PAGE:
Most People Get Visceral Fat This Way, Experts Say
If you haven't heard of visceral fat, you're not alone. While most people know about subcutaneous fat–the belly fat that you can see and pinch, visceral fat is hidden deep within your abdomen and it's wrapped around your vital organs, many don't know about visceral fat or even know they have it. Visceral fat is dangerous because it causes severe health issues like cancer, stroke, high cholesterol and more. So how does someone get visceral fat? Eat This. Not That! Health talked with NASM-Certified Personal Trainer and Performance Coach, Keith Hodges, founder of Mind In Muscle Coaching who explained different ways to get it and how to help prevent visceral fat. Read on—and to ensure your health and the health of others, don't miss these Sure Signs You've Already Had COVID.
Why Visceral Fat is Unhealthy
Hodges says, "Visceral fat, also known as active fat, is the fat that is stored in a person's abdominal cavity surrounding our stomach, liver and intestines. Since it is located deep inside our bodies it is not always visible (depending on your body type) and can mislead someone into believing they are in good health, making this type of fat dangerous. Since visceral fat surrounds several vital organs, it actively increases the risk for Alzheimer's and heart disease, type 2 diabetes, gout, stroke, breast and colon cancer, heart attack, low testosterone levels and infertility."
According to Hodges, "A sedentary lifestyle will increase visceral fat storage because your body isn't moving! This means a person's metabolism is slow because they are not engaging in enough physical activity to raise their metabolism and to burn calories. The opposite of sedentary is being active. It's important to start moving on a daily basis to jumpstart your metabolism. Remember, it's a battle of caloric intake vs caloric expenditure."
Chronic Stress and Cortisol
Hodges explains, "Cortisol is known as the stress hormone produced by our adrenal glands to help combat infections and aids in blood sugar regulation. Chronic stress increases cortisol levels and a few side effects associated with this is adrenal fatigue, inflammation and fat storage. These all can potentially lead to lack of physical activity and excess visceral fat storage. My suggestion to help manage chronic stress levels would be to engage in some kind of physical activity to release endorphins. I'd also suggest engaging in mediation and breathing techniques to help offset negative emotions that can lead to unhealthy coping mechanisms due to chronic stress."
"Consuming too much processed and added sugar in the food you eat and beverages you drink can lead to visceral fat," Hodges states." These foods usually come in the form of candy, protein bars, cereals/cereal bars and pastries to name a few. The drinks usually are fruit juices, sport and energy drinks, sodas and specialty coffees like lattes. These types of food and drinks spike our blood sugar levels and increase the craving for more food and drinks. The best way to remedy this is to eat minimally processed foods and increase your water intake."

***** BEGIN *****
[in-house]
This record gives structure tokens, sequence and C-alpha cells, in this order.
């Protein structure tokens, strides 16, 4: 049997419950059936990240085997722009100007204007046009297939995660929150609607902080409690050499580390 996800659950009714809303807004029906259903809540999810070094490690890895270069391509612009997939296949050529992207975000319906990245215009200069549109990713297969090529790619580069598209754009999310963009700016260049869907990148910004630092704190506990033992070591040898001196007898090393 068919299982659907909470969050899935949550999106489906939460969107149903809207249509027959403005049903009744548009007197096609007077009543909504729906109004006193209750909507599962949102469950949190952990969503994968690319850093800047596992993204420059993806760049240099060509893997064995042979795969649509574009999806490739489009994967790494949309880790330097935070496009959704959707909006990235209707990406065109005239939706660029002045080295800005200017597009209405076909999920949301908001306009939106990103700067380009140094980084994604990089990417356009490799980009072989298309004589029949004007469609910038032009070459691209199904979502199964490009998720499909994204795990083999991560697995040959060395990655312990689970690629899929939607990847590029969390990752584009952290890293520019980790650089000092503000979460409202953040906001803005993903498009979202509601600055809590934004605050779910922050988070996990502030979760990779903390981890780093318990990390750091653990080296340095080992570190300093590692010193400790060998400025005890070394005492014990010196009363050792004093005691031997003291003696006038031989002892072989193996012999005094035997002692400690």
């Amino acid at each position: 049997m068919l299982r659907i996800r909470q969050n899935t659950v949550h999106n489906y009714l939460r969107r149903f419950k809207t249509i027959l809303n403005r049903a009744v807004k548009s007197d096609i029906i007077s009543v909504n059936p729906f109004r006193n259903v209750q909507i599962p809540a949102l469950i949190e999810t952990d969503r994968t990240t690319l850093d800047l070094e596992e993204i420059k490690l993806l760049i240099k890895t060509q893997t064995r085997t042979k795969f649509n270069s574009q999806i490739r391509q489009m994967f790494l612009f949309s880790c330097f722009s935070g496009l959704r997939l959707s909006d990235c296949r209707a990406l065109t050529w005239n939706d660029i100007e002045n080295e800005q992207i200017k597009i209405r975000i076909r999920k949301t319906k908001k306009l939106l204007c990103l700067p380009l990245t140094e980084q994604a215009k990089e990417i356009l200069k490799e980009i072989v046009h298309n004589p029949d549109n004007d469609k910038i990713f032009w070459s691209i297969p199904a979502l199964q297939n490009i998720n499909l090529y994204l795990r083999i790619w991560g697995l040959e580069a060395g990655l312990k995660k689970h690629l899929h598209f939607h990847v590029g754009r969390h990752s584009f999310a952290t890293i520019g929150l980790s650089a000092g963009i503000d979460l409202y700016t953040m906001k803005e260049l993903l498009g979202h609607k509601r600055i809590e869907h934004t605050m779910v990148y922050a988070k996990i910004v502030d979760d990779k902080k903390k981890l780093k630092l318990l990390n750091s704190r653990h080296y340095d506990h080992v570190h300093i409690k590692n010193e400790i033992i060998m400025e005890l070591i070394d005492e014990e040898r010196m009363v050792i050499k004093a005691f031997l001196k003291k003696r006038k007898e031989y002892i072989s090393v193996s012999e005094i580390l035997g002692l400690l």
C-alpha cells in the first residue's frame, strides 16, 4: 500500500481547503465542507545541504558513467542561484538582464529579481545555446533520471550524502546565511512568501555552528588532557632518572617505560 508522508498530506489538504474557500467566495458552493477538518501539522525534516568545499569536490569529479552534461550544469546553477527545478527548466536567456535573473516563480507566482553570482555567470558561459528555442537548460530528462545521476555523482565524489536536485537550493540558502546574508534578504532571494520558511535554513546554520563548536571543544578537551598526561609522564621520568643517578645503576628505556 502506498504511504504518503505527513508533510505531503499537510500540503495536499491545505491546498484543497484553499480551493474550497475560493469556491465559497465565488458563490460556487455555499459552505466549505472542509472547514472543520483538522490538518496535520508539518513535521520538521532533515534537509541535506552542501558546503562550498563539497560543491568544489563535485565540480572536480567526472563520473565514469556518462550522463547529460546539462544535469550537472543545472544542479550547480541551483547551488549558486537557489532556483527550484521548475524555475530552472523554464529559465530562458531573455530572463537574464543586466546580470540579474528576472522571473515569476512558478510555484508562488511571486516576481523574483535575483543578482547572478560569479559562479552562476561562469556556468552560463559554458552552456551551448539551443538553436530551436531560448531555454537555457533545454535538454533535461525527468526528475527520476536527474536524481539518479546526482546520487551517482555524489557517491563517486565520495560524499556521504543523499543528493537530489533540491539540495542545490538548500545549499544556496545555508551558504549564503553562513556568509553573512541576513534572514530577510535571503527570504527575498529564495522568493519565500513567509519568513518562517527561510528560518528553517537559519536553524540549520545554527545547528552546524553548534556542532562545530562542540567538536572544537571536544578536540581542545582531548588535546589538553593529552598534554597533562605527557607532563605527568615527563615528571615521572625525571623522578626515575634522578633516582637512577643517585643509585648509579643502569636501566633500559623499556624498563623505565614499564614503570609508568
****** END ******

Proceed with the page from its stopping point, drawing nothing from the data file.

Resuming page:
Drinking Too Much Alcohol
Hodges says, "Alcoholic beverages are usually high in sugar, especially when mixed with sodas and fruit drinks to make cocktails, leading to a higher caloric intake. There are many reasons why too much alcohol consumption is detrimental to our health, but when it comes to visceral fat, higher alcohol consumption decreases fat oxidation, increases cortisol (stress hormone) levels and can alter leptin and ghrelin (hormones associated with appetite) levels. The first suggestion would be to stop drinking alcohol and if you're going to drink alcohol, replace the fruit drinks and sodas used to make cocktails with sugar-free options or tonic water."
Low Fiber Consumption
"Unfortunately, a lot of foods in America consist of refined carbohydrates that are low in fiber," Hodges explains. "These foods lead to weight gain because we usually eat more than we should to feel full, and we consume them more often because we don't feel full as long. This is because refined foods increase hunger cravings due to the additives that play a trick on our taste buds. These two factors will lead to an increased amount of fat in storage. Consuming fiber helps you feel full while consuming less calories. Both soluble and insoluble fiber normalizes bowel movements, lowers cholesterol levels, regulates blood sugar levels, and reduces visceral fat storage. Foods high in fiber include lentils, vegetables, fruit, nuts, seeds, beans. The recommended daily intake for fiber is at least 25 grams a day for women and 38 grams per day for men." So get that fiber. And to get through this pandemic at your healthiest, don't miss these 35 Places You're Most Likely to Catch COVID.